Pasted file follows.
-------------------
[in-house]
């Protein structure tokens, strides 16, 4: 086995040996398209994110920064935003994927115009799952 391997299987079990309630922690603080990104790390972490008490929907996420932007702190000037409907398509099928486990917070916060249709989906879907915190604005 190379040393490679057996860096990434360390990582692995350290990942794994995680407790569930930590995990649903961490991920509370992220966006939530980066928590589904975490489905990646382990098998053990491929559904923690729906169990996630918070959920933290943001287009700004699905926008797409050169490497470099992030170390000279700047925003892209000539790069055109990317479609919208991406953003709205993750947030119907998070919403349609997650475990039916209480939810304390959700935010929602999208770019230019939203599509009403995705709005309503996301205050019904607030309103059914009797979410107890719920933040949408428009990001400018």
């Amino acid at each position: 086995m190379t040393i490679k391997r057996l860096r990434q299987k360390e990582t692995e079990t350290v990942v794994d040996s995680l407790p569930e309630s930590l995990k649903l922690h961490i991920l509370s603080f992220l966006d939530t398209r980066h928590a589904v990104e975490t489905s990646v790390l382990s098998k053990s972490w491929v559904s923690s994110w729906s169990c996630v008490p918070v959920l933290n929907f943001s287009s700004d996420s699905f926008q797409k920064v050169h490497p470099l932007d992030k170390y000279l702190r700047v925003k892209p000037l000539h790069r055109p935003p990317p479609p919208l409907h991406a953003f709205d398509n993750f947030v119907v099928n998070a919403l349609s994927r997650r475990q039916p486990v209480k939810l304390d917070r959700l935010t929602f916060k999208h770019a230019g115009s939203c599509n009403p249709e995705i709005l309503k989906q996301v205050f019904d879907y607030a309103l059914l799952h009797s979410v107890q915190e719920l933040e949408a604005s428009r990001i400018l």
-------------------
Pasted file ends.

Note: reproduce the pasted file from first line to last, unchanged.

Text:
[in-house]
């Protein structure tokens, strides 16, 4: 086995040996398209994110920064935003994927115009799952 391997299987079990309630922690603080990104790390972490008490929907996420932007702190000037409907398509099928486990917070916060249709989906879907915190604005 190379040393490679057996860096990434360390990582692995350290990942794994995680407790569930930590995990649903961490991920509370992220966006939530980066928590589904975490489905990646382990098998053990491929559904923690729906169990996630918070959920933290943001287009700004699905926008797409050169490497470099992030170390000279700047925003892209000539790069055109990317479609919208991406953003709205993750947030119907998070919403349609997650475990039916209480939810304390959700935010929602999208770019230019939203599509009403995705709005309503996301205050019904607030309103059914009797979410107890719920933040949408428009990001400018």
């Amino acid at each position: 086995m190379t040393i490679k391997r057996l860096r990434q299987k360390e990582t692995e079990t350290v990942v794994d040996s995680l407790p569930e309630s930590l995990k649903l922690h961490i991920l509370s603080f992220l966006d939530t398209r980066h928590a589904v990104e975490t489905s990646v790390l382990s098998k053990s972490w491929v559904s923690s994110w729906s169990c996630v008490p918070v959920l933290n929907f943001s287009s700004d996420s699905f926008q797409k920064v050169h490497p470099l932007d992030k170390y000279l702190r700047v925003k892209p000037l000539h790069r055109p935003p990317p479609p919208l409907h991406a953003f709205d398509n993750f947030v119907v099928n998070a919403l349609s994927r997650r475990q039916p486990v209480k939810l304390d917070r959700l935010t929602f916060k999208h770019a230019g115009s939203c599509n009403p249709e995705i709005l309503k989906q996301v205050f019904d879907y607030a309103l059914l799952h009797s979410v107890q915190e719920l933040e949408a604005s428009r990001i400018l």